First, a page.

ZulipDesktop/0.7.0 (Ubuntu; 14.04)
ZulipJenkins/0.1.0 (Windows; 7.2)
ZulipMobile/0.5.4 (Android; 4.2; maguro)

Documenting your integration

Every Zulip integration must be documented in zerver/webhooks/mywebhook/doc.html. Usually, this involves a few steps:

  • Add text explaining all of the steps required to setup the integration, including what URLs to use, etc. If there are any screens in the product involved, take a few screenshots with the input fields filled out with sample values in order to make the instructions really easy to follow. For the screenshots, use a bot with a name like “GitHub Bot”, an email address for the bot like github-bot@zulip.example.com, and an obviously fake API key like abcdef123456790.

  • Make sure you’ve added your integration to zerver/lib/integrations.py; this results in your integration appearing on the /integrations page. You’ll need to add a logo image for your integration under the static/images/integrations/logos/<name>.png, where <name> is the name of the integration, all in lower case.

  • Finally, generate a message sent by the integration and take a screenshot of the message to provide an example message in the documentation. If your new integration is a webhook integration, you can generate such a message from your test fixtures using send_webhook_fixture_message:

    ./manage.py send_webhook_fixture_message \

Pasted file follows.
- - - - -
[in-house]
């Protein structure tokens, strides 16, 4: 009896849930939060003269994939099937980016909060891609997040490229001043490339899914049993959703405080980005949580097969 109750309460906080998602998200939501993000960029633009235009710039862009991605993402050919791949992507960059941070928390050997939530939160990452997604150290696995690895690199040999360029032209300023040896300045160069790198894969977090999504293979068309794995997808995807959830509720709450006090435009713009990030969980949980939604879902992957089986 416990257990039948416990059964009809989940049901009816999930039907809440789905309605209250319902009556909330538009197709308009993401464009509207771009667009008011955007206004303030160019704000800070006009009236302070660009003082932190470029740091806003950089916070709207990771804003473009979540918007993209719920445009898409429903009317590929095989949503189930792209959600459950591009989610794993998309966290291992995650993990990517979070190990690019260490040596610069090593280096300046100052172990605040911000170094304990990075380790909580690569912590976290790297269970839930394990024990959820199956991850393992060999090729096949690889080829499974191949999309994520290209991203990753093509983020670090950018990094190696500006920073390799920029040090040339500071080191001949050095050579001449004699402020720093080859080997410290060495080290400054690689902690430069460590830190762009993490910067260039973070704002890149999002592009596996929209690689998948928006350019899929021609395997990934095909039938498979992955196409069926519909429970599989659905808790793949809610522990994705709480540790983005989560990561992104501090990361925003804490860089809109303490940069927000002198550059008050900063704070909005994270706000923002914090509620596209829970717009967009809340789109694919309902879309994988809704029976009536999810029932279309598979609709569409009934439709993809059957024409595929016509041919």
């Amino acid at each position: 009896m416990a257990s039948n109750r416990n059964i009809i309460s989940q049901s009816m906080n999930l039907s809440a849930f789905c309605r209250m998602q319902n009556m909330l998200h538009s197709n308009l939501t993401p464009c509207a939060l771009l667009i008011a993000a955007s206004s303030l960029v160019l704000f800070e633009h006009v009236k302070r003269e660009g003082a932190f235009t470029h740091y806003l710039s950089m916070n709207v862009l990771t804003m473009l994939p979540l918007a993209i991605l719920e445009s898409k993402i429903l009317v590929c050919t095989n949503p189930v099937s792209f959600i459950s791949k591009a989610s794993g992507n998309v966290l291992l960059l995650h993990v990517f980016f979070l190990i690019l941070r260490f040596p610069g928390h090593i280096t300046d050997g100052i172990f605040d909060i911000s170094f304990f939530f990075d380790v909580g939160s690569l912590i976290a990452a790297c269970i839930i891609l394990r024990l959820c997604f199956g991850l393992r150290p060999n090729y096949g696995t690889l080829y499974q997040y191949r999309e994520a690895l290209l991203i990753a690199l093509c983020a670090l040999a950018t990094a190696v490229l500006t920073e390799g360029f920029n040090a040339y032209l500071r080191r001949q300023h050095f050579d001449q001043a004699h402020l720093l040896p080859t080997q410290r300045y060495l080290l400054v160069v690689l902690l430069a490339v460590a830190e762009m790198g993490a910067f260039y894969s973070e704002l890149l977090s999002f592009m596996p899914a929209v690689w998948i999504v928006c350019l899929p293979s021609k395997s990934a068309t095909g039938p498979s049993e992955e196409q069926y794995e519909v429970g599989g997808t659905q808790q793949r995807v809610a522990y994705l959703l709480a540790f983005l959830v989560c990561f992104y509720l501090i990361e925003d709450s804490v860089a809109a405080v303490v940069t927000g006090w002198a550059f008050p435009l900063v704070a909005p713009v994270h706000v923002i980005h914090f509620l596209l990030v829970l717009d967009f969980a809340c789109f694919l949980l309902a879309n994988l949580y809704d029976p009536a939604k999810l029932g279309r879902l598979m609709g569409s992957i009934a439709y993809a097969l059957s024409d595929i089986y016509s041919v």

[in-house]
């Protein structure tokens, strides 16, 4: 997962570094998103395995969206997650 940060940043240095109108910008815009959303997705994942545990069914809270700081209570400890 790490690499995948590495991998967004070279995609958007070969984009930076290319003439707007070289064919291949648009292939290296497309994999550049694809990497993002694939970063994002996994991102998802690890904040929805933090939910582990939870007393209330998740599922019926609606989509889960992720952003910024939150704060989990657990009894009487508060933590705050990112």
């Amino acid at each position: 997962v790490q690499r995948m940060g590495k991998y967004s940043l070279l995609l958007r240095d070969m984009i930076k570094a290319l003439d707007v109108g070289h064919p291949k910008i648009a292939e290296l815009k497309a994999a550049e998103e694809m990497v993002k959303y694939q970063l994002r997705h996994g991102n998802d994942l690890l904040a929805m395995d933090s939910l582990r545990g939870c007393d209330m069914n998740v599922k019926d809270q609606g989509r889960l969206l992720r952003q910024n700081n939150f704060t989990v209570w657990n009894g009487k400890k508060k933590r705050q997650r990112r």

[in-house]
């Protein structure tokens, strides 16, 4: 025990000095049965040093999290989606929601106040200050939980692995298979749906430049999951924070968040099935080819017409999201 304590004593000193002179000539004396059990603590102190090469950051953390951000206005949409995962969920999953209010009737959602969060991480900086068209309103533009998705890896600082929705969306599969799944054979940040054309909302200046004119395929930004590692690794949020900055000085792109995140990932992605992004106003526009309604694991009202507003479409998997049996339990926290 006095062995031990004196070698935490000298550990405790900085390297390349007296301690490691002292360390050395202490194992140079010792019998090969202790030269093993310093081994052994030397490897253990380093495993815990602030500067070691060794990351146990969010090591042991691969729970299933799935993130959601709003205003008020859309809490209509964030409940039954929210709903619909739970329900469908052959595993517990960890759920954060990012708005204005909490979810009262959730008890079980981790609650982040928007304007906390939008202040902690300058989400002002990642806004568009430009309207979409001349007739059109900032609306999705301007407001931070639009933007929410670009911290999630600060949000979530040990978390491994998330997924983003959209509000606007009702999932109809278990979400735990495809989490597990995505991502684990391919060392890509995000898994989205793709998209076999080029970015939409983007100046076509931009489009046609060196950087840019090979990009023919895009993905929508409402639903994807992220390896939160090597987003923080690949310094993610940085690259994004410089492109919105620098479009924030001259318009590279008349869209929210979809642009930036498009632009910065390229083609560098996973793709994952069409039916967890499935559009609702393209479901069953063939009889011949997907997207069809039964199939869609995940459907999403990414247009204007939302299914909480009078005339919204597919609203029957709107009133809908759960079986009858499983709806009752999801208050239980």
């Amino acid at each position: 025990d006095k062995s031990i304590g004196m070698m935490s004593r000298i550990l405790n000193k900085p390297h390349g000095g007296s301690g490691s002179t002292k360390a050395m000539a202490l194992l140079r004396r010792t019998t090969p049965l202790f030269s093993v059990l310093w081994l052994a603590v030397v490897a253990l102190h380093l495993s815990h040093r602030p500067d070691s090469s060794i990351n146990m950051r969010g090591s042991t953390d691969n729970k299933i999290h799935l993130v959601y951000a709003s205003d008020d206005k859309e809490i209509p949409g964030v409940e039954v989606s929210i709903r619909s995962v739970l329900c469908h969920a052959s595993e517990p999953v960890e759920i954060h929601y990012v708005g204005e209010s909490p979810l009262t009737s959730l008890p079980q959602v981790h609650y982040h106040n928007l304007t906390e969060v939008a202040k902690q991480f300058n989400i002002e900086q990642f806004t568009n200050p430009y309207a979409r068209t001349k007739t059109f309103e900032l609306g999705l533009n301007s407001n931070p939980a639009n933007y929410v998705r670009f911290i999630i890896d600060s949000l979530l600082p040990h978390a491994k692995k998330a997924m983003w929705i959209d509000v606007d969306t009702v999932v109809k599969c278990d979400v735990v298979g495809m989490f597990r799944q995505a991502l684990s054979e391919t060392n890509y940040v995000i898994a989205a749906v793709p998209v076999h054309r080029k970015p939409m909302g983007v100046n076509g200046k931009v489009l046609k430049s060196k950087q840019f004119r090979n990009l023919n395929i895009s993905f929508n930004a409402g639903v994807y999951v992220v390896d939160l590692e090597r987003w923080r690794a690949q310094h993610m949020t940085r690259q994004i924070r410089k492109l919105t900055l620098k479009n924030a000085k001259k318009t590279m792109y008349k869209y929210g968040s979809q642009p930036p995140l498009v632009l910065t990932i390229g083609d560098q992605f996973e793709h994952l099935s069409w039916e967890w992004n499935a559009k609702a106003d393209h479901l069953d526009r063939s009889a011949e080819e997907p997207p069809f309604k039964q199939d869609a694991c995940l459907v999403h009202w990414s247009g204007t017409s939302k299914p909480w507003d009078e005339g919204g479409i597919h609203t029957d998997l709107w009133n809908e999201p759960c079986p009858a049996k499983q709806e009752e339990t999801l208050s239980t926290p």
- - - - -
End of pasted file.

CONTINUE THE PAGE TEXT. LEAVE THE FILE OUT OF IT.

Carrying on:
--fixture=zerver/fixtures/pingdom/pingdom_imap_down_to_up.json \
         '--url=/api/v1/external/pingdom?stream=stream_name&api_key=api_key'
    

    When generating the screenshot of a sample message, give your test bot a nice name like “GitHub Bot”, use the project’s logo as the bot’s avatar, and take the screenshots showing the stream/topic bar for the message, not just the message body.

When writing documentation for your integration, be sure to use the {{ external_api_uri }} template variable, so that your integration documentation will provide the correct URL for whatever server it is deployed on. If special configuration is required to set the SITE variable, you should document that too, inside an {% if api_site_required %} check.

Hello World webhook Walkthrough

Below explains each part of a simple webhook integration, called Hello World. This webhook sends a “hello” message to the test stream and includes a link to the Wikipedia article of the day, which it formats from json data it receives in the http request.

Use this walkthrough to learn how to write your first webhook integration.

Step 0: Create fixtures

The first step in creating a webhook is to examine the data that the service you want to integrate will be sending to Zulip.

You can use requestb.in or a similar tool to capture webhook payload(s) from the service you are integrating. Examining this data allows you to do two things: